Saturday, October 16, 2010

MOON RINGS AND MOUTHY HERONS


A platinum-bright October moon was already high in the sky when I went out to retrieve the mail, trash barrel, and recyclables bin the other evening. I paused midway up the hill to watch it slip along through the darkness beyond the tall sycamore's tangle of leafy branches. If you've never been able to detect the moon's movement during such casual observations, you've simply never stood still long enough to carefully watch—of course I suppose it says something about me and my susceptibility to impromptu inertia that I regularly notice the moon's astronomical slow creep.

On this night the moon was half-full, and reminded me of the slices of candied citron my mother always put in her Christmas fruit cakes. I saw, too, that it was encircled by a halo, a misty, pinkish-purple glowing ring caused by the refraction of light shining through ice crystals in the upper atmosphere.  Country lore says a moon ring's appearance indicates a spell of bad weather is on the way. And that is often—though not always—the case. But hey, even the National Weather Service with all its latest and greatest technology doesn't get it right all the time.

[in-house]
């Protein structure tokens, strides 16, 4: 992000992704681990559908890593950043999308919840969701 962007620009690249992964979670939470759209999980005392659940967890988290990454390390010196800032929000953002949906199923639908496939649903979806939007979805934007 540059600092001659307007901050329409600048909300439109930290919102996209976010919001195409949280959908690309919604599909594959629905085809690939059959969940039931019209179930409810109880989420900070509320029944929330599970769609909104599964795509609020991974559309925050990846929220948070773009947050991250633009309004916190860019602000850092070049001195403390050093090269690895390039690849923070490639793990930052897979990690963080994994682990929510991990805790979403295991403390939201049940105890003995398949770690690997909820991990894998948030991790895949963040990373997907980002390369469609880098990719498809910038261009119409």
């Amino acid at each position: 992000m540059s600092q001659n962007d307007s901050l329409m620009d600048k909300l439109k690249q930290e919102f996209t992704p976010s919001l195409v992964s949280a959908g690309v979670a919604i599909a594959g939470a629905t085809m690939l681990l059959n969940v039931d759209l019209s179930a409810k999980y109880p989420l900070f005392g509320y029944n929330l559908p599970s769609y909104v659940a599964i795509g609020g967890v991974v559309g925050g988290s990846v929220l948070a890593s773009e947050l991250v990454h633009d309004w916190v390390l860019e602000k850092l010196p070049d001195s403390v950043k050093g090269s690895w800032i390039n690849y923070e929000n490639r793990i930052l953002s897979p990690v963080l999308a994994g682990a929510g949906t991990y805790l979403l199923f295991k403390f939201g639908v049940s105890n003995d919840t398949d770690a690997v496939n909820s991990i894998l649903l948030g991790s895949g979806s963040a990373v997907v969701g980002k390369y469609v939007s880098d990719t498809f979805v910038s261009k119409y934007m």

It is also said that if you count the number of stars you see shining within the circle of the moon ring, it will correspond to the number of days until the storm arrives. I didn't remember to do this until after I'd continued on up to the road, collected the day's mail, retrieved barrel and bin, rolled and lugged the receptacles to their storage spot near the back door, deposited the mail on the hallway counter, washed my hands, and gone back outside armed with the camera for a quick shot. By that time the halo had faded. So, no star count, only a photo.